The U.S. Environmental Protection Agency (EPA) could revise its guidance on the use of dicamba for the 2022 growing season, a top agency official said Monday.

“We are no longer certain whether over-the-top dicamba can be used in a manner that adequately protects non-target crops and plants,” said Jake Li, U.S. EPA deputy assistant administrator for pesticide programs.

Li, speaking during a meeting of the EPA’s Farm, Ranch, and Rural Communities Advisory Committee, said the federal agency has fielded “many reports” of dicamba-related damage recorded during the 2021 growing season, including incident reports within counties hosting endangered species.

“We’re extremely concerned by these reports and we’re thoroughly reviewing all of the available incident data,” Li said, adding that the agency has been working with stakeholders who reported adverse effects from the herbicide during the 2020 growing season.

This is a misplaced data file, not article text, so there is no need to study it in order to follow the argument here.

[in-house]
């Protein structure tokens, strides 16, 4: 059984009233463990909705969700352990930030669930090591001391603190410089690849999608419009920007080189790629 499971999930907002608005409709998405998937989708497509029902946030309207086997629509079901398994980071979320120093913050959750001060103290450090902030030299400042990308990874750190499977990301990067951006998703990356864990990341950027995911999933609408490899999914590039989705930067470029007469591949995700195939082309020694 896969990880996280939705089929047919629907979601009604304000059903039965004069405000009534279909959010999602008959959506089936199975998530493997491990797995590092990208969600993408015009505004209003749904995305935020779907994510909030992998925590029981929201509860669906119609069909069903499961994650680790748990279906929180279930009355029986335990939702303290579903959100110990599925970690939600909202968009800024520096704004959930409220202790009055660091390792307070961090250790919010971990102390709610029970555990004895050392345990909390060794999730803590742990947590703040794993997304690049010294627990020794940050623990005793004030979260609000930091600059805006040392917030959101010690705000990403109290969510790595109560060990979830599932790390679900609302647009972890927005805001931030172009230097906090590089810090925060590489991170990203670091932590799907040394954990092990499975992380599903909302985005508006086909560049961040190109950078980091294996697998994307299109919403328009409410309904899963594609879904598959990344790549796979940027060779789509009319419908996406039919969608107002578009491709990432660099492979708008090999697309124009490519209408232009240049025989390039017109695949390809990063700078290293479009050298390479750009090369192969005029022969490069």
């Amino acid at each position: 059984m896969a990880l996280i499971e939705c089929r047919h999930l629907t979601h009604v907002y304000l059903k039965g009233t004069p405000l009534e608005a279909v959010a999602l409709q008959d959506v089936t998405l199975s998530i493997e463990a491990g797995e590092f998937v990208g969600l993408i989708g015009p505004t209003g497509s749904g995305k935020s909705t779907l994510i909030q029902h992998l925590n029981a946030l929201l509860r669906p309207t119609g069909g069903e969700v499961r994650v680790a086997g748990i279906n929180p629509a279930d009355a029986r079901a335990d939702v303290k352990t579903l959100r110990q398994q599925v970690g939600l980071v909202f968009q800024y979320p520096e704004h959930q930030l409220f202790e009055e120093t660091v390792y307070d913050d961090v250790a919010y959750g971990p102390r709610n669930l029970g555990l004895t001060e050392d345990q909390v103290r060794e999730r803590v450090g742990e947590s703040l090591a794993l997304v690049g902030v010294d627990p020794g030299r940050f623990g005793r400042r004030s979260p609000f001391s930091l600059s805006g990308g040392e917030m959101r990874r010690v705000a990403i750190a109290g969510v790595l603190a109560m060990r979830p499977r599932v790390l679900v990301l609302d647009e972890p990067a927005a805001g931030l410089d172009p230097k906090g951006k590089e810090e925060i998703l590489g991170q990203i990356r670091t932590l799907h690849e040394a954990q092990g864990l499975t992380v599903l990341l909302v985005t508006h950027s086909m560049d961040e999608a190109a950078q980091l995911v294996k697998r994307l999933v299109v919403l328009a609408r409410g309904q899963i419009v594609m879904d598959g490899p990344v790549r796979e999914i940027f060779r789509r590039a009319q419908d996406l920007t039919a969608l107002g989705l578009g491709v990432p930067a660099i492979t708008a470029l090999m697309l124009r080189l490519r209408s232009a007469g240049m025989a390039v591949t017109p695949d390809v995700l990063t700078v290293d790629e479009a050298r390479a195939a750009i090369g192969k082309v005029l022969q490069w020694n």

“At this time we’re conducting a thorough review of all this information and discussing what actions we plan to take on dicamba-related registrations,” Li said.

Lauren Lurkins, Illinois Farm Bureau director of environmental policy, said Monday during the committee’s meeting that EPA shouldn’t delay communication about its new findings.

Lauren Lurkins

Lauren Lurkins

“We have a lot of growers very concerned about supply chain opportunities for both herbicides and fertilizer products in general right now,” Lurkins said. “And this is one particular product that in addition to supply chain issues, they’re also worried about late-coming EPA announcements.”

Li said the EPA would release its findings and revised uses “very soon,” but did not commit to a date.

The potential for updated guidance comes after the agency in 2020 canceled the use of three pesticides containing dicamba, announced the registration of two end-use dicamba products and extended the registration for one dicamba product.

The cancellation was mandated by a federal court, which in its order vacating the registration cited evidence that dicamba could drift onto neighboring crops and damage them during high winds.

The registration and extension — through December 2025 — were linked to applications only on dicamba-tolerant cotton and dicamba-tolerant soybeans and include label changes that further restrict over-the-top application.

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